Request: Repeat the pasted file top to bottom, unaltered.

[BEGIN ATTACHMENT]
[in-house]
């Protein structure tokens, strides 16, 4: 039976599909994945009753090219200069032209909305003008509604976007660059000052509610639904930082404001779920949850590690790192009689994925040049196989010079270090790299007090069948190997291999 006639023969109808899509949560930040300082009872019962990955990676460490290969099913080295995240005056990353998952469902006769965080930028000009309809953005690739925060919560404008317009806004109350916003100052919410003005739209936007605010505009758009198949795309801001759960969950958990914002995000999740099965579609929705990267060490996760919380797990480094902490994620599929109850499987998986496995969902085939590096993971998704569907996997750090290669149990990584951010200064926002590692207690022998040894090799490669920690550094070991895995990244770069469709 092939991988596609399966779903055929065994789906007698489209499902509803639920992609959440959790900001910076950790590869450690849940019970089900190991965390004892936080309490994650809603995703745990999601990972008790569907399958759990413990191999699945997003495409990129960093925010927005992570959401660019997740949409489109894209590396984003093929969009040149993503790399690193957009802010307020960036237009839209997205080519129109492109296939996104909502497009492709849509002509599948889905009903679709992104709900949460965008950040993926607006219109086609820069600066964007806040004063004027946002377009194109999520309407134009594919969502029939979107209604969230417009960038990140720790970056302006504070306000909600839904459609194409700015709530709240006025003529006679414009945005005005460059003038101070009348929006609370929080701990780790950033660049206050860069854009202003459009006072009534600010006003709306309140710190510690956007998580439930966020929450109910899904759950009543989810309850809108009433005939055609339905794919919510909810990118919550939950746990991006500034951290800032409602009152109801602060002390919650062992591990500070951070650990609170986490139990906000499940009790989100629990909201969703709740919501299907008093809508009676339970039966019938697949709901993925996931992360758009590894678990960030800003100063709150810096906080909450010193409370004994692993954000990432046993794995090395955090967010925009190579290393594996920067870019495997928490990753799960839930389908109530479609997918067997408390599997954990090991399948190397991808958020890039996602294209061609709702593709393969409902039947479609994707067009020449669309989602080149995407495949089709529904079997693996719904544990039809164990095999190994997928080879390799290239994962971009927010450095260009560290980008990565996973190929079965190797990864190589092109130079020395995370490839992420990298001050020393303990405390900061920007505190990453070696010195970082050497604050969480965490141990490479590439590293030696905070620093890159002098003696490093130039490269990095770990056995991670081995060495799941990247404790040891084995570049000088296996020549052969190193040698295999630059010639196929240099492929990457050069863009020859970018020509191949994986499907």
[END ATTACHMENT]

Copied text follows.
[in-house]
């Protein structure tokens, strides 16, 4: 039976599909994945009753090219200069032209909305003008509604976007660059000052509610639904930082404001779920949850590690790192009689994925040049196989010079270090790299007090069948190997291999 006639023969109808899509949560930040300082009872019962990955990676460490290969099913080295995240005056990353998952469902006769965080930028000009309809953005690739925060919560404008317009806004109350916003100052919410003005739209936007605010505009758009198949795309801001759960969950958990914002995000999740099965579609929705990267060490996760919380797990480094902490994620599929109850499987998986496995969902085939590096993971998704569907996997750090290669149990990584951010200064926002590692207690022998040894090799490669920690550094070991895995990244770069469709 092939991988596609399966779903055929065994789906007698489209499902509803639920992609959440959790900001910076950790590869450690849940019970089900190991965390004892936080309490994650809603995703745990999601990972008790569907399958759990413990191999699945997003495409990129960093925010927005992570959401660019997740949409489109894209590396984003093929969009040149993503790399690193957009802010307020960036237009839209997205080519129109492109296939996104909502497009492709849509002509599948889905009903679709992104709900949460965008950040993926607006219109086609820069600066964007806040004063004027946002377009194109999520309407134009594919969502029939979107209604969230417009960038990140720790970056302006504070306000909600839904459609194409700015709530709240006025003529006679414009945005005005460059003038101070009348929006609370929080701990780790950033660049206050860069854009202003459009006072009534600010006003709306309140710190510690956007998580439930966020929450109910899904759950009543989810309850809108009433005939055609339905794919919510909810990118919550939950746990991006500034951290800032409602009152109801602060002390919650062992591990500070951070650990609170986490139990906000499940009790989100629990909201969703709740919501299907008093809508009676339970039966019938697949709901993925996931992360758009590894678990960030800003100063709150810096906080909450010193409370004994692993954000990432046993794995090395955090967010925009190579290393594996920067870019495997928490990753799960839930389908109530479609997918067997408390599997954990090991399948190397991808958020890039996602294209061609709702593709393969409902039947479609994707067009020449669309989602080149995407495949089709529904079997693996719904544990039809164990095999190994997928080879390799290239994962971009927010450095260009560290980008990565996973190929079965190797990864190589092109130079020395995370490839992420990298001050020393303990405390900061920007505190990453070696010195970082050497604050969480965490141990490479590439590293030696905070620093890159002098003696490093130039490269990095770990056995991670081995060495799941990247404790040891084995570049000088296996020549052969190193040698295999630059010639196929240099492929990457050069863009020859970018020509191949994986499907």